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The Scarlet & Black

Authors discuss new books, citizenship

This past Wednesday, David Cook-Martin, Sociology and Niraja Jayal, International Visiting Fellow, addressed an attentive audience in Burling Library regarding the topic of citizenship.

“Citizenship is a status that gives access to some of the rights we enjoy,” Cook-Martin said.

As Cook-Martin and Jayal sought to answer questions about the quest for citizenship, they focused their scopes on very different, yet comparable study groups.

Cook-Martin read a chapter from his new book, “The Scramble for Citizens: Dual Nationality and State Competition for Immigrants.” He talked about how some Argentinian citizens seek to establish dual-citizenship in Italy and Spain, places where there ancestors once migrated from. Often they must go to extreme lengths to scrounge up the proof of this ancestral migration. Yet oddly enough, many of the Argentinians that Cook-Martin encountered referred to their acquisition of dual-citizenship as simply “a piece of paper.”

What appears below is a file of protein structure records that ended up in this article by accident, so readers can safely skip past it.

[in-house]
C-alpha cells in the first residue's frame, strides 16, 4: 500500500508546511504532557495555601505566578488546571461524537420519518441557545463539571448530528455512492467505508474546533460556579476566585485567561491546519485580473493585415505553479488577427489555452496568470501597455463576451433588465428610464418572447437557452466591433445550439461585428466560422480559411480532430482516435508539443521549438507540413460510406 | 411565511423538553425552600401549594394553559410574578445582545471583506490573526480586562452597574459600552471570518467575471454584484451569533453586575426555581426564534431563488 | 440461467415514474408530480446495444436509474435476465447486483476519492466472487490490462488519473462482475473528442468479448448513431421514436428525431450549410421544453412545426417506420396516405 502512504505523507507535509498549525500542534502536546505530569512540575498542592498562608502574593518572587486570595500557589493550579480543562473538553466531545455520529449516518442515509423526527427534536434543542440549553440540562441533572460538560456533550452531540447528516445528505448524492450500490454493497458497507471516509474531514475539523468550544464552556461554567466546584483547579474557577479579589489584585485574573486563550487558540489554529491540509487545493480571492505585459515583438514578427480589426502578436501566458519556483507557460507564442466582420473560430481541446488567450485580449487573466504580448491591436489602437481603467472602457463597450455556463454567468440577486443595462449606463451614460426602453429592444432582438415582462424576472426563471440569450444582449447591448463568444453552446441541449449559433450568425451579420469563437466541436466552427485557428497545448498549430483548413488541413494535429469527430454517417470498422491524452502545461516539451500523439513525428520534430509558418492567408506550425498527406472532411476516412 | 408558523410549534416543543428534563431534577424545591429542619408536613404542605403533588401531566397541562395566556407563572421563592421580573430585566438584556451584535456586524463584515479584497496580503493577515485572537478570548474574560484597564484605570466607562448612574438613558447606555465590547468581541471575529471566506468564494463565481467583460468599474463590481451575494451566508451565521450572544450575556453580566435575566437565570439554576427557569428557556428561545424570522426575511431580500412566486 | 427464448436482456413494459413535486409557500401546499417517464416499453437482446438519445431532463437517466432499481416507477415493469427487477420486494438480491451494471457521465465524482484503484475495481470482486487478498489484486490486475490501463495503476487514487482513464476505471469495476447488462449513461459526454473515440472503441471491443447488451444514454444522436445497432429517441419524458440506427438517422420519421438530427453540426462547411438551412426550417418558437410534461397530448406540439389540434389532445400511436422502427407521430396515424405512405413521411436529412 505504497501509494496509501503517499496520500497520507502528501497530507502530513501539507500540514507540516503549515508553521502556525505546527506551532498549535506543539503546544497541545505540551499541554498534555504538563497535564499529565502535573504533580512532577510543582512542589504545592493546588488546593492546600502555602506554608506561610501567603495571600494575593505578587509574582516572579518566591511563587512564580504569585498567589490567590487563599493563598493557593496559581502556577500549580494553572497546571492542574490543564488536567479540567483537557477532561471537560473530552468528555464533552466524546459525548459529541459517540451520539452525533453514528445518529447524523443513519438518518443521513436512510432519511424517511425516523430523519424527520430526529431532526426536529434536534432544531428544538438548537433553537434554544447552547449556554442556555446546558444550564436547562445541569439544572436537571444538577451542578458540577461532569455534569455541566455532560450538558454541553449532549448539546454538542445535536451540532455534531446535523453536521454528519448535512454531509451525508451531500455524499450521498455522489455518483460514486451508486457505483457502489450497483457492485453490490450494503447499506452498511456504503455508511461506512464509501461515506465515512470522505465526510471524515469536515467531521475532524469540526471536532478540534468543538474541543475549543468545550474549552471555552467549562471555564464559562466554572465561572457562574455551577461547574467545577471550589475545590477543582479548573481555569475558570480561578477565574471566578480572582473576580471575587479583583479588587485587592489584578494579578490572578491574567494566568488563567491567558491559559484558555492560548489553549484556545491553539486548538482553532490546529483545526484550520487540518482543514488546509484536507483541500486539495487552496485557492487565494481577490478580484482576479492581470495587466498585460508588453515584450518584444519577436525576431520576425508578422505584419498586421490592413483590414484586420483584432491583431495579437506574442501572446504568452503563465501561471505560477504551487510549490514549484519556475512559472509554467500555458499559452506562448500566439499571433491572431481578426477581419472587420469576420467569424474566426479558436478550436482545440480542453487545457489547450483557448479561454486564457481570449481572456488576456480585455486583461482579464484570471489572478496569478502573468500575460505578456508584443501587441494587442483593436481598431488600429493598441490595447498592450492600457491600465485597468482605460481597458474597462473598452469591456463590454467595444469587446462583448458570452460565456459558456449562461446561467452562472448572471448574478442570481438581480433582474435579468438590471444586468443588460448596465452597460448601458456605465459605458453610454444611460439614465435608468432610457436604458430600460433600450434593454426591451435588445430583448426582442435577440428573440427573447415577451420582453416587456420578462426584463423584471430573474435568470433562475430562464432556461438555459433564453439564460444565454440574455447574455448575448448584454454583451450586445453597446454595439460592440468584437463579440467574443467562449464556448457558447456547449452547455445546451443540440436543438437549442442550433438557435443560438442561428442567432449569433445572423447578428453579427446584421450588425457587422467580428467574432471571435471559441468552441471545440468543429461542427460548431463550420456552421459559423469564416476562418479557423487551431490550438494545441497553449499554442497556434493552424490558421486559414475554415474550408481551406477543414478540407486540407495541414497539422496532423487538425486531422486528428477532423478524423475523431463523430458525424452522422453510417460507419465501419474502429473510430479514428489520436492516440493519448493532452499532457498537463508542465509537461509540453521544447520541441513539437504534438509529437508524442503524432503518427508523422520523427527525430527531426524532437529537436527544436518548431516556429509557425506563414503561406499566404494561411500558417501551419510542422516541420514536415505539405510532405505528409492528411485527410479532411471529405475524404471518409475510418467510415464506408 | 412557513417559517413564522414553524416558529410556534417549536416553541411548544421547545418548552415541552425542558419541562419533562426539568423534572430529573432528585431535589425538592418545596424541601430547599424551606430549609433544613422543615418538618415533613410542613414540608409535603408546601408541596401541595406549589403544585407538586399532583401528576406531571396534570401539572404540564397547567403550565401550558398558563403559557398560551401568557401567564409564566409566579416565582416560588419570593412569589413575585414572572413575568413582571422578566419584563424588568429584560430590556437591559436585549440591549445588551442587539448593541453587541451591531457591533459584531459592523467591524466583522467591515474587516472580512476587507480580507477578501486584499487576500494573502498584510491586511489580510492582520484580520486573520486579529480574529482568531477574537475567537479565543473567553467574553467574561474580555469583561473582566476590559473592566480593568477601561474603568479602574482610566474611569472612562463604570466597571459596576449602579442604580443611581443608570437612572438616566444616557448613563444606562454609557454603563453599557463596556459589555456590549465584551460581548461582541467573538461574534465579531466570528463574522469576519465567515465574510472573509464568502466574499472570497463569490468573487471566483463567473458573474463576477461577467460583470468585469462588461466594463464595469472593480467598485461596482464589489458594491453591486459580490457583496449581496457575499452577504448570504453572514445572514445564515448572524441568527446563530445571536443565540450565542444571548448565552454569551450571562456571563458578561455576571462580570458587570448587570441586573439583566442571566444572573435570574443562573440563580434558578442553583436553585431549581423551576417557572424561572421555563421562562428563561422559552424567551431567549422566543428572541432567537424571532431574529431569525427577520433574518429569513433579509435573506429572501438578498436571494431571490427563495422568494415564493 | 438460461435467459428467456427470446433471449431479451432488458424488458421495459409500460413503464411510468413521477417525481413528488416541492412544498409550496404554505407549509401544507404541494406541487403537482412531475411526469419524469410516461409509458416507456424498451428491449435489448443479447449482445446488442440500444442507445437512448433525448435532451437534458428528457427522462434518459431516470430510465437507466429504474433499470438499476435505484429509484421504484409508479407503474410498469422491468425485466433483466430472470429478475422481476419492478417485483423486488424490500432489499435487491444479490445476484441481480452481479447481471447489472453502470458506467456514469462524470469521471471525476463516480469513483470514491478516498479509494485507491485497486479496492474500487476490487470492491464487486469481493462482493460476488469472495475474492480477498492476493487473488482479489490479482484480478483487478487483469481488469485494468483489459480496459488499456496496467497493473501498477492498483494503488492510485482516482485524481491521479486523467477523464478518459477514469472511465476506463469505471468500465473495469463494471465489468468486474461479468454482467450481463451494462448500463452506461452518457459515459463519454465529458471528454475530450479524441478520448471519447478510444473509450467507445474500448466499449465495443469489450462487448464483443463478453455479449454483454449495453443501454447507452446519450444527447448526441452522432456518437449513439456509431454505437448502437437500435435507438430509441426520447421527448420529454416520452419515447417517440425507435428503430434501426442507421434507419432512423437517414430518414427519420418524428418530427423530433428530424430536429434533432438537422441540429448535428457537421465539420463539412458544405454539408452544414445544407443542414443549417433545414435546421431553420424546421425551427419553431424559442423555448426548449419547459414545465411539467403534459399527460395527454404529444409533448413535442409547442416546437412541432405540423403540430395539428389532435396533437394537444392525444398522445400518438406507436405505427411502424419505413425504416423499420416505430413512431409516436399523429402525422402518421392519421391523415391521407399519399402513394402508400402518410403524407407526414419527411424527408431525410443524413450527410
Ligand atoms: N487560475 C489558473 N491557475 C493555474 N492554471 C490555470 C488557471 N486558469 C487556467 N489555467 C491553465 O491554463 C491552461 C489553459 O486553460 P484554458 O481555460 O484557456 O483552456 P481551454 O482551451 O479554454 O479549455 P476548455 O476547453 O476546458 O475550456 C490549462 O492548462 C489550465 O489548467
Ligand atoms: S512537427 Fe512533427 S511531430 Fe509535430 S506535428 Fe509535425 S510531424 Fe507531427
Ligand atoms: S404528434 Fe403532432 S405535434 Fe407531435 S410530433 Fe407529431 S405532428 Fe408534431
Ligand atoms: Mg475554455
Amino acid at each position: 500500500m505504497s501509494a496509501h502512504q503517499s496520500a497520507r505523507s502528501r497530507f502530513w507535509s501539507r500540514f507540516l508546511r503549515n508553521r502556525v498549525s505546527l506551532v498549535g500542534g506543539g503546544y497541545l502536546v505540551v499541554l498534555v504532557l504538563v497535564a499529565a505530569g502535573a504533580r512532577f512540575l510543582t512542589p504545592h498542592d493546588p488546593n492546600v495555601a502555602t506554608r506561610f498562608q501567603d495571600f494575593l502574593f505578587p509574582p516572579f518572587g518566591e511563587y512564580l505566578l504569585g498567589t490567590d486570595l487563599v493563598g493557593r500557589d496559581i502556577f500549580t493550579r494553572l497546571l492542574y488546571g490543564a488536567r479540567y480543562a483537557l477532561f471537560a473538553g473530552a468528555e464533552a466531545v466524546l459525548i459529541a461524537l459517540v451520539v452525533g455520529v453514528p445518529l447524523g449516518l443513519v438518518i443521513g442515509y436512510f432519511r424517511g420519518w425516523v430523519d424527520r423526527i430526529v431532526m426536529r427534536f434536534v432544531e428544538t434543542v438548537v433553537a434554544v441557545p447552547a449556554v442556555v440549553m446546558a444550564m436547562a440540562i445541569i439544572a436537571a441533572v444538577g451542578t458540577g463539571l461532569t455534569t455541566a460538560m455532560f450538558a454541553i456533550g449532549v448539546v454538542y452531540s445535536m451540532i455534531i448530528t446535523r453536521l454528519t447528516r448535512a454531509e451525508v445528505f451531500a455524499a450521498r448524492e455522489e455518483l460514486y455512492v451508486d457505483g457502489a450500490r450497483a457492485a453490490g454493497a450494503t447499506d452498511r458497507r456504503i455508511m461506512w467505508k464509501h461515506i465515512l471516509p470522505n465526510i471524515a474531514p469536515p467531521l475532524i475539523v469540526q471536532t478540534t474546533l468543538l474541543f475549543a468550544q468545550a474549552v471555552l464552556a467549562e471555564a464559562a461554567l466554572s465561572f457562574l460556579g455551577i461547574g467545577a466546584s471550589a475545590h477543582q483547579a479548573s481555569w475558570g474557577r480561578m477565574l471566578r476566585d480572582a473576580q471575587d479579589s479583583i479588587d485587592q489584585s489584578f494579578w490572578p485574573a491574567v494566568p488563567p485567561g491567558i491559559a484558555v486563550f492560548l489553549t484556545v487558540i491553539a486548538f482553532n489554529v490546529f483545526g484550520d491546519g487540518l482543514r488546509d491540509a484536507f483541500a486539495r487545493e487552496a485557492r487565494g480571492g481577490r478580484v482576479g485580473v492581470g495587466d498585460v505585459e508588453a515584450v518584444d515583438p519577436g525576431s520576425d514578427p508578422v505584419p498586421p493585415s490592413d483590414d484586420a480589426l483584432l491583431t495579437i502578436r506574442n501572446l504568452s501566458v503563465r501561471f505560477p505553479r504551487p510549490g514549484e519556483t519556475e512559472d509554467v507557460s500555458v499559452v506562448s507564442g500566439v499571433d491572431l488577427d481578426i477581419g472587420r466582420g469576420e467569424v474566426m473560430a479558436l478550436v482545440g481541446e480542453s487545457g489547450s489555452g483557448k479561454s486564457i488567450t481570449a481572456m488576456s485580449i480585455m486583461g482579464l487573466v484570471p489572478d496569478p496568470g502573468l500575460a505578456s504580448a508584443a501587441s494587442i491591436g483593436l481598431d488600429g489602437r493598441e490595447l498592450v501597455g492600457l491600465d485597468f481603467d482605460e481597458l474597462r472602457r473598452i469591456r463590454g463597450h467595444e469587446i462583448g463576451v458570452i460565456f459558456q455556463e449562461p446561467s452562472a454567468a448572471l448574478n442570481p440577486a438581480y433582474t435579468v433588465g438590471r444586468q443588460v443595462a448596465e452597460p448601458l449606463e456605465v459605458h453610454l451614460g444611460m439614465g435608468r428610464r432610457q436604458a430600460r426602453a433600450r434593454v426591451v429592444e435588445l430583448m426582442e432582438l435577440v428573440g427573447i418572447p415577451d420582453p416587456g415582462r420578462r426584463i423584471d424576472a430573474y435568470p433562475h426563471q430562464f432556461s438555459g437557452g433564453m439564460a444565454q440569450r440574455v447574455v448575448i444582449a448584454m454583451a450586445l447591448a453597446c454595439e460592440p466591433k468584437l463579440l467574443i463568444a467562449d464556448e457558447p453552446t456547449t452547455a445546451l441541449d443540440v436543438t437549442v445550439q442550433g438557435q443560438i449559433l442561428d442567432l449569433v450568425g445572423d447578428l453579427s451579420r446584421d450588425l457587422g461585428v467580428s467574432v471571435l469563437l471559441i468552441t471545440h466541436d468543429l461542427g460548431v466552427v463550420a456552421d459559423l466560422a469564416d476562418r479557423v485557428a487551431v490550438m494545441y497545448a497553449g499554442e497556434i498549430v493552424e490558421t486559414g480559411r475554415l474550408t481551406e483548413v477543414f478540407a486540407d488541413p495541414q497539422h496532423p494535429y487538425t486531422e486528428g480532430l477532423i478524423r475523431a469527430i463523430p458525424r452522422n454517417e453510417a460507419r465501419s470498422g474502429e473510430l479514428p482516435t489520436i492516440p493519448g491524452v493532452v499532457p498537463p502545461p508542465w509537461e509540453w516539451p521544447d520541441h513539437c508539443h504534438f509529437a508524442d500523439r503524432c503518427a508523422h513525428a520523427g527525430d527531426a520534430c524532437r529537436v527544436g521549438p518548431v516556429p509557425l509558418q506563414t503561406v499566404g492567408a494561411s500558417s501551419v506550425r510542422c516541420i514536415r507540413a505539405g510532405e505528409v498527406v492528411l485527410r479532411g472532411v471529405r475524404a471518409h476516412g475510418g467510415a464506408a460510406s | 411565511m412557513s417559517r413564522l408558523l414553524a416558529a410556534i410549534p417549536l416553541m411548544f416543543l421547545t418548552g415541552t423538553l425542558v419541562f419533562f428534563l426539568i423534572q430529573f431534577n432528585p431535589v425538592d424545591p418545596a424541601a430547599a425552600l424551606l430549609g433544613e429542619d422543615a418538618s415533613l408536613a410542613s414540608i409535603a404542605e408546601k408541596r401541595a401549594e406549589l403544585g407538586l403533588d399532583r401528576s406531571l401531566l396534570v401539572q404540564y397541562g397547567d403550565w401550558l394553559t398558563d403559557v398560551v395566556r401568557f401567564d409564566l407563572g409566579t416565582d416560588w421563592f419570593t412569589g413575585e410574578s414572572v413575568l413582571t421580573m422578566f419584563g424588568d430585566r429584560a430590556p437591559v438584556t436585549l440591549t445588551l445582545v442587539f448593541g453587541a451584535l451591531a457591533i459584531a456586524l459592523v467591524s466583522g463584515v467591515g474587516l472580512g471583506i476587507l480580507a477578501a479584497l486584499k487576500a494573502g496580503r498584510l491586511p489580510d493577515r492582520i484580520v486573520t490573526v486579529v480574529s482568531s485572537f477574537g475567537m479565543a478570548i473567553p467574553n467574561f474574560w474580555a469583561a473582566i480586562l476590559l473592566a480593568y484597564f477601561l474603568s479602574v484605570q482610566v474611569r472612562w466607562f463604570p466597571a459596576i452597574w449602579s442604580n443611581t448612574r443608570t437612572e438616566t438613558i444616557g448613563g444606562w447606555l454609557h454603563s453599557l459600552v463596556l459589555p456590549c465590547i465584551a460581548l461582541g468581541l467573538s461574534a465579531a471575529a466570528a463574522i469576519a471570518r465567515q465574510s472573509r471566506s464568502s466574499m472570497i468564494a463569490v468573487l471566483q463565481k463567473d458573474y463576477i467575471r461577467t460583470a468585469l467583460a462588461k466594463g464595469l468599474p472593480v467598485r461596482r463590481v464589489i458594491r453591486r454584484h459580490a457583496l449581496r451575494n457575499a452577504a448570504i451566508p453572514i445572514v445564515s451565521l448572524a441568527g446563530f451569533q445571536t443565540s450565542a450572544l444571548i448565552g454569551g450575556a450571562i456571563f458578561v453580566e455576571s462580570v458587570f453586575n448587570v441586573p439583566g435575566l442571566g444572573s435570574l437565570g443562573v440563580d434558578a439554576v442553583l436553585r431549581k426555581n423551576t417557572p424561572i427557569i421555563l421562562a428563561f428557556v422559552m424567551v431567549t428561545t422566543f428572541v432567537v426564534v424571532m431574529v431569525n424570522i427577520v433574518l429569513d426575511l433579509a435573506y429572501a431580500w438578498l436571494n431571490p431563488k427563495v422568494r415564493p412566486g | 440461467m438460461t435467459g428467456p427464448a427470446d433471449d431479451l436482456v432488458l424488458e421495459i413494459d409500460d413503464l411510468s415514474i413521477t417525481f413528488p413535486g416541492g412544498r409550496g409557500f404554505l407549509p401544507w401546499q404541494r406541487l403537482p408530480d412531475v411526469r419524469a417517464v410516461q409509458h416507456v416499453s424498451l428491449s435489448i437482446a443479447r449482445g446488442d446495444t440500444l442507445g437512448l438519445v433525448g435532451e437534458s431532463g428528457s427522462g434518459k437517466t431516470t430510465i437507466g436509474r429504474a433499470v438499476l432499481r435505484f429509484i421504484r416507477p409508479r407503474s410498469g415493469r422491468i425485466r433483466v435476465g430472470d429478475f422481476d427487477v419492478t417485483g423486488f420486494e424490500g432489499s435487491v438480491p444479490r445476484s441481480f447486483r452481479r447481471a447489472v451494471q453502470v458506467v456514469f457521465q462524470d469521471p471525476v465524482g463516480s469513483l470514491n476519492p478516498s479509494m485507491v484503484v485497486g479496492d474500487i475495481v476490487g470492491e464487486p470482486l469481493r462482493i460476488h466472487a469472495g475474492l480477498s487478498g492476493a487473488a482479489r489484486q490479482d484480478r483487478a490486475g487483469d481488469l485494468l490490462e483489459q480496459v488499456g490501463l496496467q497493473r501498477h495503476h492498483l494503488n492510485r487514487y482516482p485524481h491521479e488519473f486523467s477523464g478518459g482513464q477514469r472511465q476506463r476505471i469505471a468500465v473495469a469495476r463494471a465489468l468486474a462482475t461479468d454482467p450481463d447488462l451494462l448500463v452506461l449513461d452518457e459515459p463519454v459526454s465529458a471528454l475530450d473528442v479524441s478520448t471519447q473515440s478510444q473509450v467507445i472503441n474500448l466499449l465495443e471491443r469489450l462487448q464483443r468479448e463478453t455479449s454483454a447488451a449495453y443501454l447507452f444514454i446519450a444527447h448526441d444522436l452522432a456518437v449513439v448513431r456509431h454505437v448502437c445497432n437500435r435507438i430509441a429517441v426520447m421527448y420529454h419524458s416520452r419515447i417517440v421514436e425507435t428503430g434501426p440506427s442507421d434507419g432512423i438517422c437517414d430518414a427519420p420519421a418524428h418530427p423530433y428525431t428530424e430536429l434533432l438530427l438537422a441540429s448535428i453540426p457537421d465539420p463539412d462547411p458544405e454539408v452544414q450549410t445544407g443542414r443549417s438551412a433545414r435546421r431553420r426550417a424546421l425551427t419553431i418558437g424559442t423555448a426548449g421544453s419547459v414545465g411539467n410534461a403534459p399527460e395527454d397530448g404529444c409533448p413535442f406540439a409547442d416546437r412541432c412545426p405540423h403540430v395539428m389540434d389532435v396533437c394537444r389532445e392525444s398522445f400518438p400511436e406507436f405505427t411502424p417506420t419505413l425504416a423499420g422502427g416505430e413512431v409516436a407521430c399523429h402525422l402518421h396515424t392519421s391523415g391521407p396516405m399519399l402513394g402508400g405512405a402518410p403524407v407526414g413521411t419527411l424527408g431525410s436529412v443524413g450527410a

This description was starkly different from the one that Jayal encountered—that of dual-citizenship as a “jewel.” Jayal’s book, “Citizenship and its Discontents: An Indian History,” is about the theme of Indian citizenship in the 20th century.

Jayal discussed her research of the immigration into India of some Pakistani Hindus after political and economic unrest in their home country. These immigrants, who were most often from the lowest social classes, sought citizenship in India as a way to access rights previously denied to them.

“Citizenship is key to everything, even to apply for electricity,” Jayal said.

Their differing experiences brought both professors to delve into a stimulating discussion regarding the factors that created this discrepancy. The audience became involved as well, offering suggestions or further questions.

“The migrants I spoke with encountered a great amount of hostility. They do backbreaking work, and even then, people [Indians] are upset they have any work at all,” Jayal said.

Citizens value citizenship very differently depending on their circumstances. Those in India were driven by the immediate need for basic amenities, while the Argentinians, coming from a place of greater privilege, believed their European citizenship could be useful in the distant future.

Citizenship is still a hotly debated issue within the U.S. and similar dynamics of citizenship can be seen in places all around the world, such as the ones Jayal and Cook-Martin discussed. There are still many questions surrounding this issue, but the first step is to start thinking about it and engaging in a wider discussion, as was done in Burling Library.

David Cook-Martin reads from his book, discusses citizenship. Photo b
David Cook-Martin reads from his book, discusses citizenship. Photo b
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